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Liveblogging World War II: February 20, 1942

Daniel Larison Worries About Libya

He take the Hobbesian position that any Leviathan is better than no Leviathan:

Eunomia: Aftermath of the Libyan War: Amnesty International has issued a report on the great humanitarian success that is post-Gaddafi Libya:

Amnesty International on Thursday said armed militias in Libya commit widespread human rights abuses, creating instability and obstructing efforts to rebuild the country. “Armed militias operating across Libya commit widespread human rights abuses with impunity, fuelling insecurity and hindering the rebuilding of state institutions”…. The report..documents “serious abuses, including war crimes, against suspected Gaddafi loyalists, with cases of people being unlawfully detained and tortured — sometimes to death,” it said…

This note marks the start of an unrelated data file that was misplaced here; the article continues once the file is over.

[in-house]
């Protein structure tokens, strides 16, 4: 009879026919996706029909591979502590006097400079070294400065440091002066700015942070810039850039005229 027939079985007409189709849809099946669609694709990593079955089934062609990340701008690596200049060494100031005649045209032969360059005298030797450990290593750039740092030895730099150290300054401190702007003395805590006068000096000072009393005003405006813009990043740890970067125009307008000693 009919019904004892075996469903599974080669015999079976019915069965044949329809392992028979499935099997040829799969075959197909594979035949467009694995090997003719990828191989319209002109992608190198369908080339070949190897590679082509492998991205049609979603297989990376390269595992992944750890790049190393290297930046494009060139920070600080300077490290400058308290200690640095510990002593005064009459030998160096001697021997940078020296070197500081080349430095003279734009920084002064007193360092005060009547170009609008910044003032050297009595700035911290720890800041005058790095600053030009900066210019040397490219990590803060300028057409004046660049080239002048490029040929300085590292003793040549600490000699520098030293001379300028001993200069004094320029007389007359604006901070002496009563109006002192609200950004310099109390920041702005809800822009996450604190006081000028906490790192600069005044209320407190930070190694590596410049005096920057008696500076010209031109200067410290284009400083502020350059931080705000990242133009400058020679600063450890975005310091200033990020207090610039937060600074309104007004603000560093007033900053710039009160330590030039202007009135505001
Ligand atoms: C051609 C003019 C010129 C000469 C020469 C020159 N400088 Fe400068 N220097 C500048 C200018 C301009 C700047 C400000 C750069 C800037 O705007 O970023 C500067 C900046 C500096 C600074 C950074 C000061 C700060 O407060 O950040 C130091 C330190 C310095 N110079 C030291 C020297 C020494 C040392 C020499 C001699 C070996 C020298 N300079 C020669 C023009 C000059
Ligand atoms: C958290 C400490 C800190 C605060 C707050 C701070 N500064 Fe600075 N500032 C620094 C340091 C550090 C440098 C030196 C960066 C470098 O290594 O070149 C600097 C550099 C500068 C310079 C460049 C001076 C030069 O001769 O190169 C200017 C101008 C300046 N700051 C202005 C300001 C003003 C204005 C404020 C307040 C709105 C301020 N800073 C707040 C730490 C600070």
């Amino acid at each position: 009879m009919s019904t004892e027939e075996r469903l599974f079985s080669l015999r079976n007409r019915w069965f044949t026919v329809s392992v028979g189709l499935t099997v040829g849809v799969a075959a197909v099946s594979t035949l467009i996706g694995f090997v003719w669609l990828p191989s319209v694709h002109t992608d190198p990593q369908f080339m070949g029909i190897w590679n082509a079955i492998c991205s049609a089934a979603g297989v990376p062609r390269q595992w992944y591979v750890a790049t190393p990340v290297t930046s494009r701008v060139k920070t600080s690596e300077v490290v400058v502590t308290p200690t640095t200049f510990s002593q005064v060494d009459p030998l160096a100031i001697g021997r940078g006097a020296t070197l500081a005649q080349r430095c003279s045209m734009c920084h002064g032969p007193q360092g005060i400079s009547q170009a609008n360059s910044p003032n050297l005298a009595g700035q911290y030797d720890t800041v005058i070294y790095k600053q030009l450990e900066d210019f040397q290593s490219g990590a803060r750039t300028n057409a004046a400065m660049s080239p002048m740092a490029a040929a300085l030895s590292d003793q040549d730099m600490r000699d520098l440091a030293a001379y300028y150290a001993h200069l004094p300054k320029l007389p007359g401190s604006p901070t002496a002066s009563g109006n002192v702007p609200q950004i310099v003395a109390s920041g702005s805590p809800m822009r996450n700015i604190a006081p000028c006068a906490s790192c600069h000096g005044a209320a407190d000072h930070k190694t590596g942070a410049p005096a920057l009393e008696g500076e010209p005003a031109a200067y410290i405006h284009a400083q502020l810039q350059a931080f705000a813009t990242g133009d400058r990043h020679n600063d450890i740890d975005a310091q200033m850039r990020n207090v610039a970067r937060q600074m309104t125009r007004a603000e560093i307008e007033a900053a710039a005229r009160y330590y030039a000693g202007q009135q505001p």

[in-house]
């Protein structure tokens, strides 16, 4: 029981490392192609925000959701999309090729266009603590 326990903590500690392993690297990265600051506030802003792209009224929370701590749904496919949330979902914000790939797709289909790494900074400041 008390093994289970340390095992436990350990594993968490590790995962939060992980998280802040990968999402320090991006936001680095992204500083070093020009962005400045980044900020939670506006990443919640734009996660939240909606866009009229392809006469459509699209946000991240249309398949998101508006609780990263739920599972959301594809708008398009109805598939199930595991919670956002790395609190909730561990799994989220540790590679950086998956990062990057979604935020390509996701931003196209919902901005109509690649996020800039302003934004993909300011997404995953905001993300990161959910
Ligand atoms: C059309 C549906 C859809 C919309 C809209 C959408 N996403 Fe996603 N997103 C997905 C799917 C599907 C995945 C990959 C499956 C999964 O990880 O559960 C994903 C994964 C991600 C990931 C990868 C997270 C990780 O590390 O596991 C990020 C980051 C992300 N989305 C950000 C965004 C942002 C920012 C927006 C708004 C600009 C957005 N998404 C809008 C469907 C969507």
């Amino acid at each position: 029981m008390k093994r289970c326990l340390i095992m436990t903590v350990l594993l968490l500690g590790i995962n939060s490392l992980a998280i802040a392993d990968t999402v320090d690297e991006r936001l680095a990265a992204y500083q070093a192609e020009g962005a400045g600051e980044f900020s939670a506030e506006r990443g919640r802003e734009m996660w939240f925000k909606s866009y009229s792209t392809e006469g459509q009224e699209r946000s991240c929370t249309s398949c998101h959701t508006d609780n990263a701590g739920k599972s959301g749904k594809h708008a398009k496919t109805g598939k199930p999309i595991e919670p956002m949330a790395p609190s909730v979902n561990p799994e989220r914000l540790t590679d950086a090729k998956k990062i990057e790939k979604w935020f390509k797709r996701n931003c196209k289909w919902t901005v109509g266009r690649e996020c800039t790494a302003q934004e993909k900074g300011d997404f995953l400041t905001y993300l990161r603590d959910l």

This is the kind of thing that happens when a dictatorship in a country with very weak institutions collapses as a result of war. None of this should come as a surprise to anyone. The reprisals that were already happening during the fighting last year have continued, and they seem to be getting worse. Militias in Libya have become a law unto themselves, and there doesn’t appear to be that much interest in creating a democratic government. Perhaps next time we in the West should not be so eager to help turn a dictatorship into a failed state.

The people who actually know about Libya who I talk to say that Daniel has the wrong counterfactual: a peaceful, orderly Libya under the thumb of Qaddafi was no longer a possibility after the Arab Spring spread from Tunisia, and that unless we were lucky--which I don't think we have been in Libya--the choice then was between rivers of blood (if Qaddafi was overthrown) and oceans of blood (if Qaddafi stayed after the degree of discontent had become common knowledge).

Thus backing the Arab Spring still looks to me to have been a good thing to do--both in the short run of the character of the successor regimes and in the long run of the forward march of human freedom.